Two weeks ago, I participated in the MBA’s National Advocacy Conference for the very first time. It’s always been something I wanted to do but never properly prioritized. It was worth the wait. The first day is a conference setting of speakers and panels discussing the top issues the MBA is lobbying. The second day is boots on the ground, walking through the Senate and House of Representatives, speaking with your elected officials and their staff.  

While advocacy isn’t necessarily for everyone, these are the types of events that more people should be attending. Even if it’s not something you’re passionate about (although I hope you are), and even if there are no issues that are directly relevant to your business, there are also a few more cynical reasons you should attend. Let me advocate for advocacy, if you will… 

First of all, the attendee list at NAC is impressive. Most attendees are passionate about this industry and want to make a difference. Accordingly, there are a lot of decision makers in attendance; CEOs, Presidents, VPs, etc. These are all great people to add to your network.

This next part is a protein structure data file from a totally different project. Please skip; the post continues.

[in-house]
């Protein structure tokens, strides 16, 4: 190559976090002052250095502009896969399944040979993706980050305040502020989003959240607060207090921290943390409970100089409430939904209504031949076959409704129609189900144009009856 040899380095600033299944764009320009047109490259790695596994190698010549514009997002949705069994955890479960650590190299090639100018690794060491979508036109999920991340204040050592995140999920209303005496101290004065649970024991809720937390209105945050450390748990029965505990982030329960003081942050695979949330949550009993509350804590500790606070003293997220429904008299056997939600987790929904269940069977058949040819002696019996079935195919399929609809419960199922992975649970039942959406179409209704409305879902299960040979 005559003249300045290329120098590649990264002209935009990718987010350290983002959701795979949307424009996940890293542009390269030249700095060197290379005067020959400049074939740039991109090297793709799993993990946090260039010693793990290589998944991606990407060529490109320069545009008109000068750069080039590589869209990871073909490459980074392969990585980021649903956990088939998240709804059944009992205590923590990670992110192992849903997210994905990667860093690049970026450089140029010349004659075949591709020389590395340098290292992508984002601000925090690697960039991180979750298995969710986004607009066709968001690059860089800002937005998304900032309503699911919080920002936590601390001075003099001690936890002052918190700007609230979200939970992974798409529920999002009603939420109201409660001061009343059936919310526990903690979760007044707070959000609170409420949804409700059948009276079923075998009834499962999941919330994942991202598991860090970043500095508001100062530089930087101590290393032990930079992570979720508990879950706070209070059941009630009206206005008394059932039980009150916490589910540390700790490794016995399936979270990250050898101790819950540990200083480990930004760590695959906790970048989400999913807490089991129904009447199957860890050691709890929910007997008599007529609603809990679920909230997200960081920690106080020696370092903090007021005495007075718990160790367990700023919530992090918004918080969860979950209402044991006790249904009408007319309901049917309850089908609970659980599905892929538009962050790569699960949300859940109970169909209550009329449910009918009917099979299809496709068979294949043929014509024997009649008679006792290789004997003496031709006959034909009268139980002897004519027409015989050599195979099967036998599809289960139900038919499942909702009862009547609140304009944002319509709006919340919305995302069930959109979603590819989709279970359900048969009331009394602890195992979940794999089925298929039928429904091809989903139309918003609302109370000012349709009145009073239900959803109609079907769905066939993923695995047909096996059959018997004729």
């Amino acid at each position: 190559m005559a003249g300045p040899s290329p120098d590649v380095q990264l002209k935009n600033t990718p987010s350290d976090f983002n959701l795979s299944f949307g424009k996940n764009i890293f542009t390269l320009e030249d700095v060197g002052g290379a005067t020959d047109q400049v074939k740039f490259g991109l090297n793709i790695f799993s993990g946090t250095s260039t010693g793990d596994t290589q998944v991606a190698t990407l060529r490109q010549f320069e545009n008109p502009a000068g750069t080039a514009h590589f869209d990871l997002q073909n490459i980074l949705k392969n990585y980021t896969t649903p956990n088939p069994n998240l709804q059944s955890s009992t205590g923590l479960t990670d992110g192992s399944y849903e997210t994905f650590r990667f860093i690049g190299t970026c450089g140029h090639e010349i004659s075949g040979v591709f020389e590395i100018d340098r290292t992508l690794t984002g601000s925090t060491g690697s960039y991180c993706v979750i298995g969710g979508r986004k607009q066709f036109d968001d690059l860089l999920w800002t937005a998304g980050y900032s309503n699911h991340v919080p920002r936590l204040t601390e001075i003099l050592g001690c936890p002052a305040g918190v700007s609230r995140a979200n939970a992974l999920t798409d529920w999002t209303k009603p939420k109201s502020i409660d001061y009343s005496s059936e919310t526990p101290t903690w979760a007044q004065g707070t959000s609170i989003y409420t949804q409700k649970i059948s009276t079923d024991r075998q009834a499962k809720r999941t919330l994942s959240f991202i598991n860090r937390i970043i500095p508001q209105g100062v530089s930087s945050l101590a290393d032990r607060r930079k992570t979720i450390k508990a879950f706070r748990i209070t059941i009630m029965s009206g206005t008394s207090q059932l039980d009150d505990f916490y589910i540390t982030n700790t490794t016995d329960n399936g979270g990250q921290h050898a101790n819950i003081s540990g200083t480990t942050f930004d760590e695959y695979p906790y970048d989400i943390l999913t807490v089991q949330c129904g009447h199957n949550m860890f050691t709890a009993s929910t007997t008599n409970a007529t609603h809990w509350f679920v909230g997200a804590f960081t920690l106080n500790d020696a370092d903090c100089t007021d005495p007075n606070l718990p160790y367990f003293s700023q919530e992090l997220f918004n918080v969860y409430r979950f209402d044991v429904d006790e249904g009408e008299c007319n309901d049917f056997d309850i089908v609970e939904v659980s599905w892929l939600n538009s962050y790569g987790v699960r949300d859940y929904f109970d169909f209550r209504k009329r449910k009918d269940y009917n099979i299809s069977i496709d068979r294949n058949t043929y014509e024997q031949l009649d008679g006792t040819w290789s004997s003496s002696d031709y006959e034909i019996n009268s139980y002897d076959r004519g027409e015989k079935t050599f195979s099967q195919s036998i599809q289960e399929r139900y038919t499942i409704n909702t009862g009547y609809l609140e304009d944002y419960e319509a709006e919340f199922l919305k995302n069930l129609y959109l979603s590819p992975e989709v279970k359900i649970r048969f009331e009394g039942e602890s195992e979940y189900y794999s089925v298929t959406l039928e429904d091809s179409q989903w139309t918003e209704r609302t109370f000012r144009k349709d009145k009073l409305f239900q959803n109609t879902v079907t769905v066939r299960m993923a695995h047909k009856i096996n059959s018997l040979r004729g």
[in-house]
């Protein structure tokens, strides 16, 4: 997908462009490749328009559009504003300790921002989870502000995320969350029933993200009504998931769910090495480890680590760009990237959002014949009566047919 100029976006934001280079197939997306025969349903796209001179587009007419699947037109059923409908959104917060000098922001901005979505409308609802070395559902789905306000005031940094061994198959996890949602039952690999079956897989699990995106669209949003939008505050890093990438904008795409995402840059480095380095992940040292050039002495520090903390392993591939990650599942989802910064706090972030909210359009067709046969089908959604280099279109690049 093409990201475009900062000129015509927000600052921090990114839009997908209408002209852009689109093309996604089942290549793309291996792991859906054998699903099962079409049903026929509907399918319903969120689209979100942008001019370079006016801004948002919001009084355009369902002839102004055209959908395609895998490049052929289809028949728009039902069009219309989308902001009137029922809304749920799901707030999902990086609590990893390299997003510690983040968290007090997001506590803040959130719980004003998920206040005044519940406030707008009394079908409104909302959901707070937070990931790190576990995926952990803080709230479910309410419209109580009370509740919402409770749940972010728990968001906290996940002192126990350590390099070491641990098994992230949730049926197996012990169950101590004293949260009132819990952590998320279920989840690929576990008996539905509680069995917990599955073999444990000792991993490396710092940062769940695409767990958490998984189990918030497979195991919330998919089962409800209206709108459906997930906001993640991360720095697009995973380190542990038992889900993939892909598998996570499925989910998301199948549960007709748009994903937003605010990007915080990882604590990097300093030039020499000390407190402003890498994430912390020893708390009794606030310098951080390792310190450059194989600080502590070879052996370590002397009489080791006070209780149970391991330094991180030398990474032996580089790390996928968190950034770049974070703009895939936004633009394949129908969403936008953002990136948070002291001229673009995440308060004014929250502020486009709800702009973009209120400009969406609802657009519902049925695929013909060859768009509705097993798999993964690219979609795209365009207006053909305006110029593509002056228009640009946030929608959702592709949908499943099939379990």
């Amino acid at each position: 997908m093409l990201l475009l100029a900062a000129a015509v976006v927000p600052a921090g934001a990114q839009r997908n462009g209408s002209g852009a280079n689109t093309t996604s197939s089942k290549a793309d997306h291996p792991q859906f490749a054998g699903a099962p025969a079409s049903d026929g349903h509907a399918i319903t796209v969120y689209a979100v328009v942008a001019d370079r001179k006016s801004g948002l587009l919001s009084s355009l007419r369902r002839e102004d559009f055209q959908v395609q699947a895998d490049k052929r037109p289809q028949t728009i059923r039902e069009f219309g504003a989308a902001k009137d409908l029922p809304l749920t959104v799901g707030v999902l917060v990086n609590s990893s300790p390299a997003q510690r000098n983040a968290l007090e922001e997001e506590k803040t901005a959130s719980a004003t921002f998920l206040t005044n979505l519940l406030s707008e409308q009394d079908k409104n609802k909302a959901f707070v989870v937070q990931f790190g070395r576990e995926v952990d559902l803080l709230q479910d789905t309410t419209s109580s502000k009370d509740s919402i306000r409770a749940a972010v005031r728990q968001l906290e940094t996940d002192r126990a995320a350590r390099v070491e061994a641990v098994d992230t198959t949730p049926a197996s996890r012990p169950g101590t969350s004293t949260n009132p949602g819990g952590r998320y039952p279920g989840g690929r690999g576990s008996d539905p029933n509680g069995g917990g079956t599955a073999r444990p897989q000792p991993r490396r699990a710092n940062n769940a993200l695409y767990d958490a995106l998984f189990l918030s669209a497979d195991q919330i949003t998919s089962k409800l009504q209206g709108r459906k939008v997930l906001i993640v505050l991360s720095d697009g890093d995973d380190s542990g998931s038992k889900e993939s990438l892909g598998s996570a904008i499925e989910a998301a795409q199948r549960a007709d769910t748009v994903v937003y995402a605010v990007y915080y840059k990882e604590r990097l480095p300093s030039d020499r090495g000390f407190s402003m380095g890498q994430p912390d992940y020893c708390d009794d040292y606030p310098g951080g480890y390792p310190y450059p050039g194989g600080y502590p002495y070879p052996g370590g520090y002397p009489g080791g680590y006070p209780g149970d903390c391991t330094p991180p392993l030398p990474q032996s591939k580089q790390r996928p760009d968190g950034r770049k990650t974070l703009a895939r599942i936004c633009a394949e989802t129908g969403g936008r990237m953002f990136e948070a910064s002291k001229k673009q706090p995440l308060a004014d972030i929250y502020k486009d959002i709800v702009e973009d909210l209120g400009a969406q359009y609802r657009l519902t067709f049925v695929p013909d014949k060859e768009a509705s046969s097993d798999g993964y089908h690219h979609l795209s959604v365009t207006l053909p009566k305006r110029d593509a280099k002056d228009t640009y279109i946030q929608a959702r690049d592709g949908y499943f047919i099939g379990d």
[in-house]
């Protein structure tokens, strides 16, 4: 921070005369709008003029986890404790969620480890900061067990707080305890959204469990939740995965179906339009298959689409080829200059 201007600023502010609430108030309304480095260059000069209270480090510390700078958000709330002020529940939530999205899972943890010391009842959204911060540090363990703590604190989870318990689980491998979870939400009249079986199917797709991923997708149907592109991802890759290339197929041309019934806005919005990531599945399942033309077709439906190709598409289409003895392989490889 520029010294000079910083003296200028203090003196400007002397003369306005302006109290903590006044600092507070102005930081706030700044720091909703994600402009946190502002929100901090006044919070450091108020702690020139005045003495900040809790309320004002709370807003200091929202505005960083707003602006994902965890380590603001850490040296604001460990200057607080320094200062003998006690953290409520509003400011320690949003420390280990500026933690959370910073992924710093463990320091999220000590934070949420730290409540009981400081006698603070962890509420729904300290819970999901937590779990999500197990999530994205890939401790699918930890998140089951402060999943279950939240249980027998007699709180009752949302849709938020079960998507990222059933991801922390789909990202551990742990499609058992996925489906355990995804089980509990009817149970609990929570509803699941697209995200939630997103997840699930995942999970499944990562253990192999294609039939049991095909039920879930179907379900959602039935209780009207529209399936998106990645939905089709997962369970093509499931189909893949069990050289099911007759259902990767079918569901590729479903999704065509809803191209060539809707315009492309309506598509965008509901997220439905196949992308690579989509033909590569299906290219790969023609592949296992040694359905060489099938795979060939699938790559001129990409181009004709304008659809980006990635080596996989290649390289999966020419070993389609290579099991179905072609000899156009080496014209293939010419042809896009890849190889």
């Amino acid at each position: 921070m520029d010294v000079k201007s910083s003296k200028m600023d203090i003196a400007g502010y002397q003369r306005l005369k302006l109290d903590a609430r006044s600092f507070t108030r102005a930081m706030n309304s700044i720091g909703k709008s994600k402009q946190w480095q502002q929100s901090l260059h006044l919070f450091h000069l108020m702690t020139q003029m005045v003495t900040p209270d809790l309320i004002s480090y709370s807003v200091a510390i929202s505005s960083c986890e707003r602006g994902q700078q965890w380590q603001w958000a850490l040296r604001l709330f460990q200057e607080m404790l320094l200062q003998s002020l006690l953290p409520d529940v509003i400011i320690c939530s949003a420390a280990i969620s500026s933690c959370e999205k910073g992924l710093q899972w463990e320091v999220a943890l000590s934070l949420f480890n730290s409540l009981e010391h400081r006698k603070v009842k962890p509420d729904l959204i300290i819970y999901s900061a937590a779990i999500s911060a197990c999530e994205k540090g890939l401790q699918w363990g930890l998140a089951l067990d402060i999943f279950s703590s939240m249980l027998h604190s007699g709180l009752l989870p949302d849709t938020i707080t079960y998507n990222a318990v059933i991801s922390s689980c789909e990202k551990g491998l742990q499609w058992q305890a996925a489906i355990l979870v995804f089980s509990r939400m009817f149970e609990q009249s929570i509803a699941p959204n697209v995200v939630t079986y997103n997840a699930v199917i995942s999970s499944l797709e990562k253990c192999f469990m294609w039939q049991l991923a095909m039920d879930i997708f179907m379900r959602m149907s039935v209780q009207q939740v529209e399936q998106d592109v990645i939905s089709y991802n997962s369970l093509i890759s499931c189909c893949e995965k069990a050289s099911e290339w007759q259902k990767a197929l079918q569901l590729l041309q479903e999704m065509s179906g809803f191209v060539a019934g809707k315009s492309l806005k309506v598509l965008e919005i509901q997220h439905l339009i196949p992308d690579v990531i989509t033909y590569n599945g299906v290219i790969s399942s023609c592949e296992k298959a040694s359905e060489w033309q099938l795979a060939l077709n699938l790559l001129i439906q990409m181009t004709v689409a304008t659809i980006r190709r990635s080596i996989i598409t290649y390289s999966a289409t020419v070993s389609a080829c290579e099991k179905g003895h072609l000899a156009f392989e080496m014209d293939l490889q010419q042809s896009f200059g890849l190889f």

Secondly, the advocacy conference is wide-reaching, covering all aspects of the mortgage industry. I have spent my career in single family residential lending yet found myself working alongside a group of multifamily mortgage professionals.  I learned more about multifamily lending in 48 hours than I have in my entire career – what a great way to get exposure with real life examples and discussions. 

And most importantly, you never know what these extra experiences will lead to – whether it’s an interaction with a top professional in our industry or exposure to new topics and current events.  All too often I see the most unexpected chain of events lead to incredible things. So, while LLPAs, trigger leads, and the CFPB may seem unrelated to your current career arc, I encourage you to be open-minded about exploring new things.  


Mo Oursler, CMB

Executive Vice President, Mortgage Career Exchange

Mo Oursler is an established mortgage leader who has served in wide range of executive roles in operations, originations, credit risk, capital markets, university training, and leadership development.

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